So Everything Everywhere won. All at once.  

I’m looking forward to seeing it. In fact, I bet it is so good, I won’t watch it twice.  

This is the great paradox of the Oscars. The films we like most, are not the films we like watching most. 

Take the previous 10 ‘best pictures’, the likes of ‘Spotlight’ and ‘Birdman’. Their average global box-office of $145 million was eclipsed by every one of the 31 recent Marvel movies – averaging just under $1 billion, each. The differences between the ‘most popular’ and ‘best’ IMDB lists tell the same story.  

This is worth remembering for anyone making content. When we are tired, hungry and scrolling through our phones (‘ego-depleted’), we want McDonalds, not Michelin Stars. The same goes for what we read, or watch. Dopamine wins.  

The second insight is that our tastes are malleable and socially adaptive. We publicly ‘like’ the things which will make us most liked ourselves. If enjoying ‘Everything Everywhere’ makes me look good in front of my colleagues, I will wax lyrical. If my Twitter hates it, I will keep my Tweets to myself.  

As David Pinsof has elegantly explained, such ‘social signals’ are time-limited. Once too many people like a niche film, liking it no longer displays your niche, informed, taste. Other fashion, cultural and linguistic signals work the same way: when they become too widely adopted, they lose their signaling function and are replaced. Catch the cultural wave or you will miss it.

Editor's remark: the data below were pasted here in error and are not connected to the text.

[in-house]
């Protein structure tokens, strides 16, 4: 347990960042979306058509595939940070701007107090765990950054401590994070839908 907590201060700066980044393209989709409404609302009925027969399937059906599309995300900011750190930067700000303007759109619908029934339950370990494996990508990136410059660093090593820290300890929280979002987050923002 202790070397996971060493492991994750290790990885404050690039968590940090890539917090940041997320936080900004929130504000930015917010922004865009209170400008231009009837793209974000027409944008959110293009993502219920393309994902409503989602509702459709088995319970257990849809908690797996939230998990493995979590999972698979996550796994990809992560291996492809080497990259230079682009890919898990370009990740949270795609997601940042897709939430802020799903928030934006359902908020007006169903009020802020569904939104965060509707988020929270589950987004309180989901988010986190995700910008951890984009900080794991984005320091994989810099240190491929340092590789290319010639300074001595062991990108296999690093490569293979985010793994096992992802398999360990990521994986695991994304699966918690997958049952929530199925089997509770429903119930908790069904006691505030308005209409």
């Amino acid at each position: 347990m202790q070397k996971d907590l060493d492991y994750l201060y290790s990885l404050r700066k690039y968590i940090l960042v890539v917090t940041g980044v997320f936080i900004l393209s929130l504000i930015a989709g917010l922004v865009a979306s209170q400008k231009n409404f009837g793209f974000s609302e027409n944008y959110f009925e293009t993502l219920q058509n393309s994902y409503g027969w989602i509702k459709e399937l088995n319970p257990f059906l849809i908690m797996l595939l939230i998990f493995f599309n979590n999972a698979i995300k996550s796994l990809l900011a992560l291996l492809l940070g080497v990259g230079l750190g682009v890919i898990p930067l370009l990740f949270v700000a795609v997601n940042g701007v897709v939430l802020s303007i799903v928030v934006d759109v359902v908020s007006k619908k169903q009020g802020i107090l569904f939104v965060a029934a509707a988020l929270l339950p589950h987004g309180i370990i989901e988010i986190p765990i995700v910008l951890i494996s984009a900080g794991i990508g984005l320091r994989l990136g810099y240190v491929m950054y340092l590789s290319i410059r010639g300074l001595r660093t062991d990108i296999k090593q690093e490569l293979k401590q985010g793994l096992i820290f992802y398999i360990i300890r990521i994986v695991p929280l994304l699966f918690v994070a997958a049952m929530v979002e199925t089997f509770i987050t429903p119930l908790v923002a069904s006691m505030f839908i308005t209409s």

Lastly, there also exists a significant driver of our tastes which is much more fixed: our personalities. A whole host of fascinating academic studies have found associations between the films that people liked and their personality (e.g. the ‘big 5’ traits). More ‘open’ people over index on Sci-Fi. More ‘neurotic’ people like more horror. This might be why film fans and critics disagree: they think differently.  

It is highly likely that behavioural scientists, brand strategists, or even politicians differ vastly in personality from their target audiences. This is obvious but underappreciated by communicators. We stay in our bubbles at our peril. 

But even then, we can’t be everything to everyone all at once. We have to choose where to play. Be most liked or most watched. Your pick.